UK and Singapore agree post-Brexit deal for financial services

Britain has said it has agreed a partnership for financial services with Singapore as part of its push for post-Brexit trade and investment deals. The agreement includes a memorandum of understanding which seeks to reduce burdens for firms operating in British and Singapore markets by recognising that their financial services regulatory regimes achieve the same outcomes. Chancellor Rishi Sunak said: "Our financial partnership will help increase investment and trade with Singapore and the Asia-Pacific region and boost collaboration on important areas such as fintech and green finance."


Factories set to raise prices

A quarterly survey of 5,800 businesses by the British Chambers of Commerce (BCC) shows that a balance of 58% of manufacturers plan to raise prices to pass on raw material costs. This not only marks a 27% increase on the previous quarter but is the highest figure since the survey began in 1989. The share of companies reporting an increase in domestic sales rose to 44%, up from 28%, while two thirds of firms said turnover was likely to increase in the next 12 months. Just over one in ten said they foresee a fall in sales. It was also found that a balance of 31% of services companies planned to raise their prices – a two year high. Suren Thiru, head of economics at the BCC, said that the “survey points to a striking rebound in underlying economic conditions”, with the economy “in a sweet spot”.


BTL landlords eye market exit

Almost a million UK landlords, more than a third of the total, will review their property portfolios in the next year, according to the Nottingham Building Society. Its report also found that a fifth plan to sell some or all of their portfolio, while just 16% plan to buy more. Meanwhile, a separate report by the University of York and the Nationwide Foundation found that many baby boomer landlords were 'ageing out' of the market - and were not being replaced at the same rate by younger landlords due to diminishing returns and more stringent regulation. Both reports noted that tax changes have been one of the main factors making buy-to-let less attractive.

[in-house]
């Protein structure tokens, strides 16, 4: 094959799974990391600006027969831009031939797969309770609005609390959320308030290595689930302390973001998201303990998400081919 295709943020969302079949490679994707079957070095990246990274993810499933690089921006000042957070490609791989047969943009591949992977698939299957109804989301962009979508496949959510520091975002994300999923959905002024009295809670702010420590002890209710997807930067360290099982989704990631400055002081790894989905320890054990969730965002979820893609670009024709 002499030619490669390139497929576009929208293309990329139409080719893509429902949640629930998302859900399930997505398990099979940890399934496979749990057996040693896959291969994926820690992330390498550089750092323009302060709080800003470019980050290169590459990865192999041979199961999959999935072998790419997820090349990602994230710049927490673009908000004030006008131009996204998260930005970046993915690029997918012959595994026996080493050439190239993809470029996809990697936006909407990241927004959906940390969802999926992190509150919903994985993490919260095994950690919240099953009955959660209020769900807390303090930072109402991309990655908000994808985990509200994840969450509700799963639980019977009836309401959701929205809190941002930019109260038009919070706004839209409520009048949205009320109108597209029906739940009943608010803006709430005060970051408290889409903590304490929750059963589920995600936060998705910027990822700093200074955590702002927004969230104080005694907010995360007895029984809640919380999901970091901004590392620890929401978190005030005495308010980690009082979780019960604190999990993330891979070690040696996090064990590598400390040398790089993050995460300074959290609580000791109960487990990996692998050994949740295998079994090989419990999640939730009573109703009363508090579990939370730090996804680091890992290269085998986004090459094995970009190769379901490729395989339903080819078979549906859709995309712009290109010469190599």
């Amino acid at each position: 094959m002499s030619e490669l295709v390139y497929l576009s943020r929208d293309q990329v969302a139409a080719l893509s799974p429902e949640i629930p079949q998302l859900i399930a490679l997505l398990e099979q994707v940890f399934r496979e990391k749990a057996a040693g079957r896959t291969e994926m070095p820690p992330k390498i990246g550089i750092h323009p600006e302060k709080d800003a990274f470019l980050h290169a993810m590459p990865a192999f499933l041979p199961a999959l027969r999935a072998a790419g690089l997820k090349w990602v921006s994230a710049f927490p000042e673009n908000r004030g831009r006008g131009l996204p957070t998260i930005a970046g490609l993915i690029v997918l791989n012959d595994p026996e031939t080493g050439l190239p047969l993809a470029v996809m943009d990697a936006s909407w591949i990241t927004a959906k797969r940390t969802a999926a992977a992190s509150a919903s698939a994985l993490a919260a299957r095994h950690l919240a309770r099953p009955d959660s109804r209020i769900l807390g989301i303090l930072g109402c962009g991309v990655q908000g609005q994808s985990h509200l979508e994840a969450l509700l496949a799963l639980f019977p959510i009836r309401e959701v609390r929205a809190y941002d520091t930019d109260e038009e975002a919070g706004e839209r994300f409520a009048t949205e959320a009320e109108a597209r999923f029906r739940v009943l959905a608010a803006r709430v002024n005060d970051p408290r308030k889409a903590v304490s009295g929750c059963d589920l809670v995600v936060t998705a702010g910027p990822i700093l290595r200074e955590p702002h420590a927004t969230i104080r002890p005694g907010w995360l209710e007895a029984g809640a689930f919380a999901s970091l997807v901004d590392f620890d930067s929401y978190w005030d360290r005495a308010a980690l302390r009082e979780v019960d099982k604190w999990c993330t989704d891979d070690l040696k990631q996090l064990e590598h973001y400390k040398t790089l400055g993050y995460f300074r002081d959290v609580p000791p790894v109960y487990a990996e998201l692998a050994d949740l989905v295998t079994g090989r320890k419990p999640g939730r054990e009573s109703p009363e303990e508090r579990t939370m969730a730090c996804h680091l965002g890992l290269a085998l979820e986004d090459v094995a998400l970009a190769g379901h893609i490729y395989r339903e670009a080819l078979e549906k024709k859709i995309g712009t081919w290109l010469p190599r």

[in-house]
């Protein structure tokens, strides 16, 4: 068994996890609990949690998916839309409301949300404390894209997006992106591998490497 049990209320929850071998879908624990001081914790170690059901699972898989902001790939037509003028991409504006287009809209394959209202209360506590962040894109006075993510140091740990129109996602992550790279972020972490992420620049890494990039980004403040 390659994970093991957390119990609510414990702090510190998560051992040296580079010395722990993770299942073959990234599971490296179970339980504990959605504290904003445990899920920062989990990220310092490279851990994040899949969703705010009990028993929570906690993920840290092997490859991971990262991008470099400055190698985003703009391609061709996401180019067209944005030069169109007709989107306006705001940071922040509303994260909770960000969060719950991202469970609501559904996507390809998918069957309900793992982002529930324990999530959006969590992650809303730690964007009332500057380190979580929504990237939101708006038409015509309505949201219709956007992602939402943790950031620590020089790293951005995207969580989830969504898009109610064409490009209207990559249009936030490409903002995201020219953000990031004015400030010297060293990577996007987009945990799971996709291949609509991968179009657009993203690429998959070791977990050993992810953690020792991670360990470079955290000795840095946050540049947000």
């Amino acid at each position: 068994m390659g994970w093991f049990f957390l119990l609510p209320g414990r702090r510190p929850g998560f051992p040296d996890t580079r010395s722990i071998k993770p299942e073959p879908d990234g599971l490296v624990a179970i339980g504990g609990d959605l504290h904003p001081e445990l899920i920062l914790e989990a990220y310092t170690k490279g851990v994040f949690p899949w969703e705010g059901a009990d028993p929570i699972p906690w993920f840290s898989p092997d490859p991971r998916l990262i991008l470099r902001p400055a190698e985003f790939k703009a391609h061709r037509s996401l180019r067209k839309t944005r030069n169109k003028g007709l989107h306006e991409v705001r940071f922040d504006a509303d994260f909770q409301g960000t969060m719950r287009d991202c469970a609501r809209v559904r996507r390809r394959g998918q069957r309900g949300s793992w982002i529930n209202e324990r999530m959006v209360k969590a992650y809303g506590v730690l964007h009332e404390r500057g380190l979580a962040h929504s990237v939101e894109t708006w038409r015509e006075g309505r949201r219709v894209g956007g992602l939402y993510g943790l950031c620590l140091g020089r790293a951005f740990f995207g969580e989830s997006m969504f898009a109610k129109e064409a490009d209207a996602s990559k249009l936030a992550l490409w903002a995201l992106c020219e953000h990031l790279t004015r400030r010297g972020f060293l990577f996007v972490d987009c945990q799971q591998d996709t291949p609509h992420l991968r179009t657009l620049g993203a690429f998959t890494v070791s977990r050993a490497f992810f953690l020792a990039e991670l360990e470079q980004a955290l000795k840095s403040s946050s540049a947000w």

Stamp duty holiday tapers as market moves toward normality

Experts believe that the property market will remain strong despite the stamp duty holiday tapering as of today. The nil rate stamp duty threshold which had been temporarily set at £500,000 since July 2020 has now decreased to £250,000 and will revert to its normal level of £125,000 on October 1.


Gap to close UK and Ireland stores

Fashion chain Gap plans to close its branches in the UK and Ireland and go online-only, shutting up stores "in a phased manner" between the end of August and the end of September. All 81 Gap stores will close, with this including 19 that were already scheduled to close in July as their leases were expiring. A Gap spokesperson said the decision followed a strategic review of its European business that will also see it offload stores in France and Italy.


Haldane: Inflation could hit 4%

Andy Haldane, the Bank of England’s outgoing chief economist, has warned that inflation could approach 4% this year. He said he expects inflation to be nearer 4% than 3%, warning that this “increases the chances of a high inflation narrative becoming the dominant one, a central expectation rather than a risk.” While the Bank’s Monetary Policy Committee last week said it anticipated inflation to peak at 3% by the end of 2021 before falling back in 2022, Mr Haldane said a speech to the Institute for Government think-tank that there are reasons to believe rising prices in parts of the UK economy would translate into a wider “significant and persistent” rise in inflation. He warned that if inflation were to surge, “everyone would lose”, saying central banks would need to “execute an economic hand-brake turn”, businesses and households would face higher costs for borrowing and living, and the Government would see rising debt-servicing costs. The most recent figures show that inflation rose to 2.1% in May, with Consumer Price Index inflation up from 1.5% a month earlier.

Economy shrinks 1.6% in Q1

Data from the Office for National Statistics (ONS) shows that the economy contracted by more than was first thought in Q1, with GDP estimated to have decreased by 1.6% in the period between January and March. This marks a slight increase on an original estimate of a 1.5%. The revised figure means GDP is 8.8% below where it was in Q4 2019, the last quarter unaffected by the pandemic. The ONS report also shows that the household saving ratio - the estimate of the amount of money that households can put away - increased to 19.9% in the first three months of 2021. This is up on the 16.1% recorded in Q1 2020 and the second highest ratio ever recorded after the 25.9% posted in Q2 2020.


UK to replace EU state aid rules

The Government has announced new laws to replace EU rules on taxpayer-funded bailouts and business support, giving ministers more power to intervene in failing industries. The Subsidy Control Bill is set to replace EU state aid rules that require its members to seek approval for government support for businesses. In rolling out new rules, the UK must follow commitments on subsidy controls set out in free trade agreements and adhere to World Trade Organisation procedures. Reflecting on the plans, Business Secretary Kwasi Kwarteng said: “While the UK’s new system will be more agile and flexible, I have been clear that we will not return to the failed 1970s approach of the government trying to run the economy, picking winners or bailing out unsustainable companies.” He added that every subsidy “must deliver strong benefits for local communities and ensure good value for money for the British taxpayer”.